A tribunal now may consolidate pending claims with other claims as to which no tribunal has been constituted if all the parties have agreed in writing, all of the claims arise under the same arbitration agreement (provided that written consent by the party to the other claims is required if that party has not been party to the pending claims), or if all of the pending and other claims are between the same parties, such claims have the same or similar questions of fact or law, and the arbitration agreements are compatible (e.g., they all designate the JCAA as the arbitral institution) (Rule 53).

Mediation

The old Rules allowed an arbitrator to attempt to settle an arbitration if all parties consented, with the arbitrator thereby effectively assuming the role of mediator. This approach was unusual from a common law perspective, where there is a conscious effort to maintain mediation proceedings on a “without prejudice” basis so that the arbitrator would not be influenced in reaching any decision in the arbitration. Recognizing these concerns, the Rules now state that, in principle, no arbitrator is to serve as mediator in the same dispute (Rule 54.1). Nonetheless, as before, an arbitrator may do so if the parties agree (Rule 55.1). Such an arbitrator/mediator, however, may not consult separately with any of the parties without the parties’ written agreement (Rule 55.2). This greater clarity is welcome and should allow the option of “arb-med” where there is informed consent by the parties.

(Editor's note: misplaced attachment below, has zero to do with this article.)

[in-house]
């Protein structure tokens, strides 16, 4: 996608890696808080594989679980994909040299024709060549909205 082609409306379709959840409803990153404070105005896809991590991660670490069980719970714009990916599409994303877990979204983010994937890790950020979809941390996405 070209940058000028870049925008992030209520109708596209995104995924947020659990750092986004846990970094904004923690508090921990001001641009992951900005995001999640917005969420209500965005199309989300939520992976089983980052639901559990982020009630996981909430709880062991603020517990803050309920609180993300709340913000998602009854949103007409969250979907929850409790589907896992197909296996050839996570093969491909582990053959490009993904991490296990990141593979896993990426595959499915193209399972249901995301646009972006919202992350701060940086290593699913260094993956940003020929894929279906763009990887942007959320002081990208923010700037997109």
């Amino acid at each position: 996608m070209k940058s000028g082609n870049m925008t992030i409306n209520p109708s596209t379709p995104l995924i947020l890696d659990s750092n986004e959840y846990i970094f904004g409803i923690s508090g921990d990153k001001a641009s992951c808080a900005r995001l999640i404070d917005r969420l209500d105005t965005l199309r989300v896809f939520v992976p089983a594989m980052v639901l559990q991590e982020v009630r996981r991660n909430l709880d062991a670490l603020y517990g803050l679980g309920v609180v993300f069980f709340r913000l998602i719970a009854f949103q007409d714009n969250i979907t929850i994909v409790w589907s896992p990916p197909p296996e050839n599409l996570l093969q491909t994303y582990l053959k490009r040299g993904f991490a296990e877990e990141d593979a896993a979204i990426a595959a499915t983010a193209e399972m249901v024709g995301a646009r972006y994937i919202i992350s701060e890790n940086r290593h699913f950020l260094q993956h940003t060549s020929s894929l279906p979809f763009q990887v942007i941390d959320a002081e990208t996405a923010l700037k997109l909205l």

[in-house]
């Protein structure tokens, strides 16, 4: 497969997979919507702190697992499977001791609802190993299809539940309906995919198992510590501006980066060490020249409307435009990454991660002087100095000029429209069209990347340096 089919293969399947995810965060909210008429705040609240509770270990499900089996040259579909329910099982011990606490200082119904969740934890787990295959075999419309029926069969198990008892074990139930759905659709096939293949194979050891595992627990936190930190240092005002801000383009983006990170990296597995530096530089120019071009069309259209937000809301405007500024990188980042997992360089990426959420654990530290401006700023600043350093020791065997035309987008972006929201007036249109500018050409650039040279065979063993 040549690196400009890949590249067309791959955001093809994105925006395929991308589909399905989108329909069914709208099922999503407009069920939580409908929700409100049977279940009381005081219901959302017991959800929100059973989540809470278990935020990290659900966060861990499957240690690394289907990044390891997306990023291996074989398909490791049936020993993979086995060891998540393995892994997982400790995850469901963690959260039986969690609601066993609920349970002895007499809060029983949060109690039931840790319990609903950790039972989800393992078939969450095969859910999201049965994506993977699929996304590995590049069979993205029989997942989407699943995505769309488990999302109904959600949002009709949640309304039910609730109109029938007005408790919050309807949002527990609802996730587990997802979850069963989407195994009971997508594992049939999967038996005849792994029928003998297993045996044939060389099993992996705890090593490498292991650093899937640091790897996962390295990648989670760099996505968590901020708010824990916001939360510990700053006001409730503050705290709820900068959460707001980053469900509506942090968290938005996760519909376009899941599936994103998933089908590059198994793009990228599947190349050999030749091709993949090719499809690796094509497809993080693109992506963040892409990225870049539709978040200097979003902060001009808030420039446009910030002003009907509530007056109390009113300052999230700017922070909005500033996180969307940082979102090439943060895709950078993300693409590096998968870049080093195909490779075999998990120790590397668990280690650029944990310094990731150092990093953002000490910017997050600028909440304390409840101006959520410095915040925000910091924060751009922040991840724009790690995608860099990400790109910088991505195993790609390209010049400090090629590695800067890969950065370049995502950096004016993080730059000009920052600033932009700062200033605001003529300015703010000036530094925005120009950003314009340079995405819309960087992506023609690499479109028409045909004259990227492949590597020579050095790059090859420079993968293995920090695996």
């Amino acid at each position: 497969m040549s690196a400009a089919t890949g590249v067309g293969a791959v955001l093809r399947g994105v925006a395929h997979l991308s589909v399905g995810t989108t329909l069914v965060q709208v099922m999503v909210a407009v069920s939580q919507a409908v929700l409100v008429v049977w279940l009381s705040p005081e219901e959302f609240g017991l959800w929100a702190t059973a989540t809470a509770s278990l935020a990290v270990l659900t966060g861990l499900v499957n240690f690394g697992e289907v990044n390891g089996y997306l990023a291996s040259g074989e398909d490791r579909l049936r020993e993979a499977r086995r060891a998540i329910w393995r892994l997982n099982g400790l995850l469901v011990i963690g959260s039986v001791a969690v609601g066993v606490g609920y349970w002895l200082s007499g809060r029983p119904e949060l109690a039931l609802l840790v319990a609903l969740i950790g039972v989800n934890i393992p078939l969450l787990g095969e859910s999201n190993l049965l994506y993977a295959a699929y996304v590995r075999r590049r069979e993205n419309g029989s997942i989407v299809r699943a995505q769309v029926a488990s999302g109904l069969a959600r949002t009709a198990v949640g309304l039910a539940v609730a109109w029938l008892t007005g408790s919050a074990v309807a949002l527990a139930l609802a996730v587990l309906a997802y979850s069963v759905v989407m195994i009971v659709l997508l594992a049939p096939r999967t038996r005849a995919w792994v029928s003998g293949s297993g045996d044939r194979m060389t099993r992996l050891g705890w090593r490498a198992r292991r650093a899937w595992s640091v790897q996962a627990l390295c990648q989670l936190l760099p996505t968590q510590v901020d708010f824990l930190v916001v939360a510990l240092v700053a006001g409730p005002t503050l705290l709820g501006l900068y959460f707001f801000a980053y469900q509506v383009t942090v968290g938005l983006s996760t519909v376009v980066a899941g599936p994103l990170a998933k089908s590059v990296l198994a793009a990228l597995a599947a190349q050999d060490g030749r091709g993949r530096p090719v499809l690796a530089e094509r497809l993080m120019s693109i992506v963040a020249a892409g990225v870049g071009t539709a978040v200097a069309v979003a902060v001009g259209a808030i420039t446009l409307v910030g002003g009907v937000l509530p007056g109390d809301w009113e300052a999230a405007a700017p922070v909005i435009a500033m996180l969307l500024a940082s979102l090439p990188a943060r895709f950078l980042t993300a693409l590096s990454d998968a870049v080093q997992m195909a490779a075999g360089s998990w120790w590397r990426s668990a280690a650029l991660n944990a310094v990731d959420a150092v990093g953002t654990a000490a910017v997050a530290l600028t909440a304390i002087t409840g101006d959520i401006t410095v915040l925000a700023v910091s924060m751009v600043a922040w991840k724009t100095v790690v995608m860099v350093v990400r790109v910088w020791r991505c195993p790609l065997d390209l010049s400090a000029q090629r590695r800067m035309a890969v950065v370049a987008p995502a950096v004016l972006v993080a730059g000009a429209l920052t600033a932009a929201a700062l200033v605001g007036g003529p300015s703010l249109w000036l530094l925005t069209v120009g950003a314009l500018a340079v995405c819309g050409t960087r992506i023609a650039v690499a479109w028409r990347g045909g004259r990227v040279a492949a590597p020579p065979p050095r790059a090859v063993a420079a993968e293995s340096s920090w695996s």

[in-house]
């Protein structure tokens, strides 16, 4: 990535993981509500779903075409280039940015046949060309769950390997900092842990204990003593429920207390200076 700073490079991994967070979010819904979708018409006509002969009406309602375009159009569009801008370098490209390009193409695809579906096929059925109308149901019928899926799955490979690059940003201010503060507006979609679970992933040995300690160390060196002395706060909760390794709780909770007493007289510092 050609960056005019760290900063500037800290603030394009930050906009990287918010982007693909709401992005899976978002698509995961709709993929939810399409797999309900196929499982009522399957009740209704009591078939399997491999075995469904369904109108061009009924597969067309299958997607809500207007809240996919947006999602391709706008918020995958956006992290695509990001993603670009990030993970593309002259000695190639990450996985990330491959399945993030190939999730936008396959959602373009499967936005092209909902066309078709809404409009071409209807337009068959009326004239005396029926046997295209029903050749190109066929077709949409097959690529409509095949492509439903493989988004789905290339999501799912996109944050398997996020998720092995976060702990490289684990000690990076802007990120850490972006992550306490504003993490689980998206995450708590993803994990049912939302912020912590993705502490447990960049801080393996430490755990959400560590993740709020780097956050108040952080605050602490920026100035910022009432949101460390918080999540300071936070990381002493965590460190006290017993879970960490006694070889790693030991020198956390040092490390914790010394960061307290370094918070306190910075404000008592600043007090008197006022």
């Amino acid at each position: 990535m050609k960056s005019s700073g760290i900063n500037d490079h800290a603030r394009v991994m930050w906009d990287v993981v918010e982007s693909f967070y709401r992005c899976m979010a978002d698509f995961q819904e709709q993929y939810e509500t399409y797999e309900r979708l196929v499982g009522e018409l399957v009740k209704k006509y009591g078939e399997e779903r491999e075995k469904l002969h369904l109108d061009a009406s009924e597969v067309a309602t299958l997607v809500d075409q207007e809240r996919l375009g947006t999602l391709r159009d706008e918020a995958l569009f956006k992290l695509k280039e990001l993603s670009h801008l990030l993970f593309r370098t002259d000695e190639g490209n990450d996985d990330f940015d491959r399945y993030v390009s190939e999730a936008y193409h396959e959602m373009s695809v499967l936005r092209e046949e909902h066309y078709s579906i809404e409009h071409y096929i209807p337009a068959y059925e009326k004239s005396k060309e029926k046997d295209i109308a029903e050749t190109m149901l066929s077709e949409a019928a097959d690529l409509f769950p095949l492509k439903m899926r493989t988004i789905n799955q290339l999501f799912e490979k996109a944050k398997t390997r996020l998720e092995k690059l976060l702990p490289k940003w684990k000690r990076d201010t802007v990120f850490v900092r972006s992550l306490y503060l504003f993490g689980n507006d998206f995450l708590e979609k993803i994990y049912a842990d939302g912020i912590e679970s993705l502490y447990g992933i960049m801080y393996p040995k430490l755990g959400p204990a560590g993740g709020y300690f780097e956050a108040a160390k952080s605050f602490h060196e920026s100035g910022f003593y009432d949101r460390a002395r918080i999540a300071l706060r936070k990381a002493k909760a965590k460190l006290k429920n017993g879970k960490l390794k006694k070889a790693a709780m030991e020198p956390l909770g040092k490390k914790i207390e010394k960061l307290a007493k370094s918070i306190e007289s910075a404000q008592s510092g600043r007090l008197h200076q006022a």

Interim measures and emergency arbitrator

A tribunal now may order specified types of interim measures, including preservation of assets out of which an arbitral award may be satisfied, preservation of relevant evidence, and provision of appropriate security (Rules 66 and 67).

The tribunal is to decide on these measures using standards such as whether the party requesting the measures would suffer harm not reparable by a damages award and has a reasonable possibility of success on the merits. Where a tribunal has not yet been constituted (or has ceased to perform its duties) and a party so requests, the JCAA now may appoint a sole emergency arbitrator to make emergency interim measures (Rules 70, 71, and 72). The JCAA is to endeavor to appoint the emergency arbitrator within two days of a request, while the emergency arbitrator must decide on the requested measures within two weeks of such appointment (Rules 71.4 and 72.4). These provisions are similar to those introduced by other leading arbitral institutions.

Allocation of costs

The old Rules provided that parties were to bear equally the costs of arbitration (e.g., administrative expenses, arbitrator fees, and legal costs), unless the tribunal determined otherwise. The tribunal now may apportion such costs specifically taking into account the parties’ conduct during the proceedings, the determination on the merits, and other relevant circumstances (Rule 83.2). This change is in line with the aforementioned White & Case/Queen Mary survey, which found a strong preference for tribunals to allocate costs taking into account any improper conduct by a party and the arbitration’s outcome.

Conclusion

The new Rules take serious steps to improve the efficiency and effectiveness of JCAA arbitration, with several of the changes reflecting current and preferred practices in the arbitral process based both on empirical research and other leading institutions. These Rules bring the JCAA into line with the international arbitration mainstream while maintaining certain unique characteristics for arbitrating in Japan.